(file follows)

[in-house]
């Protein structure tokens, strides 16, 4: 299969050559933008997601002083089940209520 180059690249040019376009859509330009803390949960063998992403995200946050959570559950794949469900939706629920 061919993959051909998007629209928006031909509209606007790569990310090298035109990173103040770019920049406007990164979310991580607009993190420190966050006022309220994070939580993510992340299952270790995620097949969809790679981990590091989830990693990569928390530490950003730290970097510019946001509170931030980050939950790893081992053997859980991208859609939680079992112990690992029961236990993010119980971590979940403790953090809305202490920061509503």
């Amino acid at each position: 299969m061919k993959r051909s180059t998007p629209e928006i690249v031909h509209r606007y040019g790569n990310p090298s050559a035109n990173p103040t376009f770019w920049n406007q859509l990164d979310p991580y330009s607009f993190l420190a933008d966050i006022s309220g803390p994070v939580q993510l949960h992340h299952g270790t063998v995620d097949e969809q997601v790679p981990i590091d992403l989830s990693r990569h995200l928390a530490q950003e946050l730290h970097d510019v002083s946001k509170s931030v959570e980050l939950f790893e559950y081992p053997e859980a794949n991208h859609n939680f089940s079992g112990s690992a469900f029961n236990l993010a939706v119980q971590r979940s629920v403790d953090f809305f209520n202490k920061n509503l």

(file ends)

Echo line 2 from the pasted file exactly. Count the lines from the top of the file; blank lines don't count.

């Protein structure tokens, strides 16, 4: 299969050559933008997601002083089940209520 180059690249040019376009859509330009803390949960063998992403995200946050959570559950794949469900939706629920 061919993959051909998007629209928006031909509209606007790569990310090298035109990173103040770019920049406007990164979310991580607009993190420190966050006022309220994070939580993510992340299952270790995620097949969809790679981990590091989830990693990569928390530490950003730290970097510019946001509170931030980050939950790893081992053997859980991208859609939680079992112990690992029961236990993010119980971590979940403790953090809305202490920061509503």